One of the rather inconvenient truths about water pollution was recently revealed to me. Despite the volume of contamination by negligent development practices, illegal dumping, chemical runoff, etc., the most significant contributor to water pollution in the creeks of the Charlotte area is dog poo. Mind blown.
I love to walk my dogs around my quaint historic neighborhood. In addition to our tree-lined sidewalks, residents of my community benefit from a fabulous greenway, spanning a few miles into Uptown Charlotte. Marley, my very-feisty-yet-senior dog, loves his time on the greenway, and certainly enjoys marking his territory on every possible occasion. There are plenty of remains from other dogs lining both sides of the greenway leading into the city. Marley stops to sniff each one until he finds the perfect spot to contribute to the madness.
Marley’s leash includes one of those handy poo-bag holders. I almost always pick up the dropping he leaves. On rare occasions, I have skipped this important step. I truly didn’t think that my neglect was a big deal. There are plenty of lazy dog owners in my neighborhood who do the same thing. But I can no longer consider skipping the poo pick-up because I fully understand the consequences of my actions.
Last month, I had to good fortune to observe a presentation by Meg Fencil, the Program Director of Sustain Charlotte, a fantastic non-profit. (Side note, I plan to devote several upcoming blogs on their amazing work.) Regarding the issue at hand, Meg shared some frightening statistics about the condition of the creek water in the greater Charlotte area. And one of my main takeaways was the fact that the neglect of dog owners is one of the major contributors to this pollution.
If you are naive to the true effects that your dog’s poo can have on the water supply, I am not surprised. Most people assume that the excrement is a natural fertilizer. Many assume that the only reason to “curb” your pet is to prevent other people from an unfortunate encounter between the waste and their shoes. As it turns out, this is far from the truth.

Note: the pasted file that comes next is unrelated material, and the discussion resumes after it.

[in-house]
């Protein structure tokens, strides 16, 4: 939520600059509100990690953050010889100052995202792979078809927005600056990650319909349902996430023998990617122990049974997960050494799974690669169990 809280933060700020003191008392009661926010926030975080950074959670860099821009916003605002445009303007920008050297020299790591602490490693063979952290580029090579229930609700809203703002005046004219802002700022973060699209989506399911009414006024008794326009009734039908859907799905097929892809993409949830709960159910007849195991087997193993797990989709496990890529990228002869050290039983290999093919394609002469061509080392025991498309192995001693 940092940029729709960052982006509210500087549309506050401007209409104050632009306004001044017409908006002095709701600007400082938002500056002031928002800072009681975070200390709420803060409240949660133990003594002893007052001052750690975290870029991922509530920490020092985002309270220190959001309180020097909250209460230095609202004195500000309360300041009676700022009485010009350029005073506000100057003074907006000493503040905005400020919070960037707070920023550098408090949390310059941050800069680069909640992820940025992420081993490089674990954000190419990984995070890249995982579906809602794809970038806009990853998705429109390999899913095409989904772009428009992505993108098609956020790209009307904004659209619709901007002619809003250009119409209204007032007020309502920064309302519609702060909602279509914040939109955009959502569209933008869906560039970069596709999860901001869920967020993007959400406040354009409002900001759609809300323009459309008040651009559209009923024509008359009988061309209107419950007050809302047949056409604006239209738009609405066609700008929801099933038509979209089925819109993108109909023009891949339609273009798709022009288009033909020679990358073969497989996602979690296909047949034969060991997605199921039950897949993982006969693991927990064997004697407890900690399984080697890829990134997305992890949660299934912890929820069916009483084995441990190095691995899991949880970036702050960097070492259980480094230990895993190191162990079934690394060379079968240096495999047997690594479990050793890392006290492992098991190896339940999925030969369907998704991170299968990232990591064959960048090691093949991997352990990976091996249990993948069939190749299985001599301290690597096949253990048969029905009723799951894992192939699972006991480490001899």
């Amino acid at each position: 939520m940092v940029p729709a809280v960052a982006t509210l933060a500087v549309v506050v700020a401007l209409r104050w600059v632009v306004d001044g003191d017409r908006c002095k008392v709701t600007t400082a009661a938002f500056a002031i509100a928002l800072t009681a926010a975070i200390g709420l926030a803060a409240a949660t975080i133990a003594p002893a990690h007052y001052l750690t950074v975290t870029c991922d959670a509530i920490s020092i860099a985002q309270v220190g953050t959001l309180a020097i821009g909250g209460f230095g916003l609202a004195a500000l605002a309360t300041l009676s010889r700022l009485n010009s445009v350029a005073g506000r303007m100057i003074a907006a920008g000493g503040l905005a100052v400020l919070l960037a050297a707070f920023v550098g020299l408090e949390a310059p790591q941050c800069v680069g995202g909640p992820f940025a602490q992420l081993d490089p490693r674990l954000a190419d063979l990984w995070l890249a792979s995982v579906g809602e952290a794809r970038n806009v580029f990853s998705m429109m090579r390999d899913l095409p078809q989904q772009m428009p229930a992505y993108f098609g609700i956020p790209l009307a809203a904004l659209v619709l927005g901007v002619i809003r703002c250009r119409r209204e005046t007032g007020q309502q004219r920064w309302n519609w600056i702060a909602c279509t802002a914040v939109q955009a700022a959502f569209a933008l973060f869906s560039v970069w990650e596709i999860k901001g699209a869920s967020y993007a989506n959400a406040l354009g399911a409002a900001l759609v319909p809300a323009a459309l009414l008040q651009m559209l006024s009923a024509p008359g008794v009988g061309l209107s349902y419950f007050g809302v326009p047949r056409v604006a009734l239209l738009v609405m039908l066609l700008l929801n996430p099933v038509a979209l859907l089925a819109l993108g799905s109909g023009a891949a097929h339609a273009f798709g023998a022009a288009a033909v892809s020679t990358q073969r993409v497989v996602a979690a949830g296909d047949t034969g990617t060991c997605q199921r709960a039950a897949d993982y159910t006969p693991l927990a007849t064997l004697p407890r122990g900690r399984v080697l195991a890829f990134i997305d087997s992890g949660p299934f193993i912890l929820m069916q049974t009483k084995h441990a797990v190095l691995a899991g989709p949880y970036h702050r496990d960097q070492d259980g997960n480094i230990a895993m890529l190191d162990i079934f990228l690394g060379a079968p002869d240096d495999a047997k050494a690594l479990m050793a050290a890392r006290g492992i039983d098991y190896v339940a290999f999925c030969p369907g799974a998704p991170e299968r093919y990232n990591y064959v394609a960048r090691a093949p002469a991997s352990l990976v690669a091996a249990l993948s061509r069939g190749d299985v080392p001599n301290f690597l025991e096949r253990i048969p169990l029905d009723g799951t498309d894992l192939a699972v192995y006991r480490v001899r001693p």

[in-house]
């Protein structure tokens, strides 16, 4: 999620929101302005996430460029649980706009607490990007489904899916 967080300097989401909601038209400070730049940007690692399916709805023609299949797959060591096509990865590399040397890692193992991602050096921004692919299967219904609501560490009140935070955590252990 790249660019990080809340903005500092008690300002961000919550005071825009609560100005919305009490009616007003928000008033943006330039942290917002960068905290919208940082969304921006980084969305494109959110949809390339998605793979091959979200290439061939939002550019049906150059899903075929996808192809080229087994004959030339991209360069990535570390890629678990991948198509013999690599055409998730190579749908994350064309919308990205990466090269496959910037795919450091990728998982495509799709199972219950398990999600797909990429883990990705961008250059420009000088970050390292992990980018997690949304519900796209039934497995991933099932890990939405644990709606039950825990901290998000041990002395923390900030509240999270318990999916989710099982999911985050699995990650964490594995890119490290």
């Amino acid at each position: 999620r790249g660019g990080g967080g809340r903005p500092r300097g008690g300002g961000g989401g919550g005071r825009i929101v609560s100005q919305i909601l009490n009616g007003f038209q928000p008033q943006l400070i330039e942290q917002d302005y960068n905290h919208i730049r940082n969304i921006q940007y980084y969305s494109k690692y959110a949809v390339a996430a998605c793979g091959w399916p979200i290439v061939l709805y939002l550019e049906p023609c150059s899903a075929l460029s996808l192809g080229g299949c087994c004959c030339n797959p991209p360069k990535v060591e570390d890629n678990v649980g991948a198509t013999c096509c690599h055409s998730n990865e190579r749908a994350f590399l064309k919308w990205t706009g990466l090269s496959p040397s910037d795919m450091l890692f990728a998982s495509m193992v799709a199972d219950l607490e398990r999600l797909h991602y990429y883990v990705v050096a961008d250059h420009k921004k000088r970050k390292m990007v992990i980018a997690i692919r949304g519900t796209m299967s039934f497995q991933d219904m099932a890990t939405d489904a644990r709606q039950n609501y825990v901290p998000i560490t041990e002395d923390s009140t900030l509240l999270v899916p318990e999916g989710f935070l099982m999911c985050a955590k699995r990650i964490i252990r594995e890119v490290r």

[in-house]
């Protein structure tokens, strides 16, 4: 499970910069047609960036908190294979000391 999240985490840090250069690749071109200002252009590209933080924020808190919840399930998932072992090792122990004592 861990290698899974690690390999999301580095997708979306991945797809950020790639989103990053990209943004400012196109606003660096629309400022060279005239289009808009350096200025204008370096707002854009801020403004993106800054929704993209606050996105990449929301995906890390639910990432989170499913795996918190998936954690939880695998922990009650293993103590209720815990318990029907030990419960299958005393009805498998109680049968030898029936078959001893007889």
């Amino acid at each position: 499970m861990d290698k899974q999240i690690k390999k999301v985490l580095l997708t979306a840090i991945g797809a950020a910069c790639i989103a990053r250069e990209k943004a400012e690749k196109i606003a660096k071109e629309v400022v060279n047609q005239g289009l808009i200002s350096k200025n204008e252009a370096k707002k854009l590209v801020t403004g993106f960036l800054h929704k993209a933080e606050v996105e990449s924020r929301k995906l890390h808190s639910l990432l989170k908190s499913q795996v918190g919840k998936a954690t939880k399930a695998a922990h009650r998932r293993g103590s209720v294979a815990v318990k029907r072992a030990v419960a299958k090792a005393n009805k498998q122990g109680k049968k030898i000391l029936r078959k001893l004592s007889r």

Skeptics are correct in their claims that feces is a natural fertilizer. In the days when the buffalo roamed, humans didn’t create civilizations with municipal water lines and water treatment plants. In our modern society, sidewalks are located just feet from streets, where storm drains line the pavement. Water collected into these storm drains feeds into our creek system. This means that anything left in the proximity of the storm drain can end up polluting our streams and creeks. Yes, this means that the poo left by your neighbor’s dog on your tree lawn could very well end up in your drinking water.
I love the top 5 reasons to scoop the poop as shared by the Durham, NC city government site:
Top 5 Reasons to Pick Up After Your Pet
- To Protect Our Water: Pet waste left on the ground gets washed by rain into drains and ditches that flow into our local waterways. This water is not treated. All the bacteria, viruses, and parasitic worms in the waste get into our water. The same water we swim in, fish from, and drink.
- To Stay Healthy: Dog waste can contain bacteria, viruses, and parasites. Leaving it in your yard means bacteria is likely to get tracked into your house. Wastes can also attract flies and rats which carry additional diseases.
- Dog Poop Isn’t Fertilizer: It is very acidic and will burn plants and grass. Extra nutrients don’t sink into our clay soil. Instead they wash away into our creeks and streams and cause alga to grow.
- Your Neighbors Will Like You Better: No one likes dog poop. Your neighbors don’t want to see, step in, or to smell dog poop. They will appreciate you picking up after your pet.
- It’s Not Going Anywhere: Poop does not magically disappear. Dog waste can take up to a year to break down. An average dog creates almost 100 pounds of waste a year – that is a lot to leave lying around.
So, please think twice about leaving your dog’s mess. Not only is it unsightly and stinky, it’s a major source of pollution. Please also share this info with all of the pet-lovers in your life. I believe that this issue could be easily addressed if more people were aware that their actions were causing long-term damage to our water supply.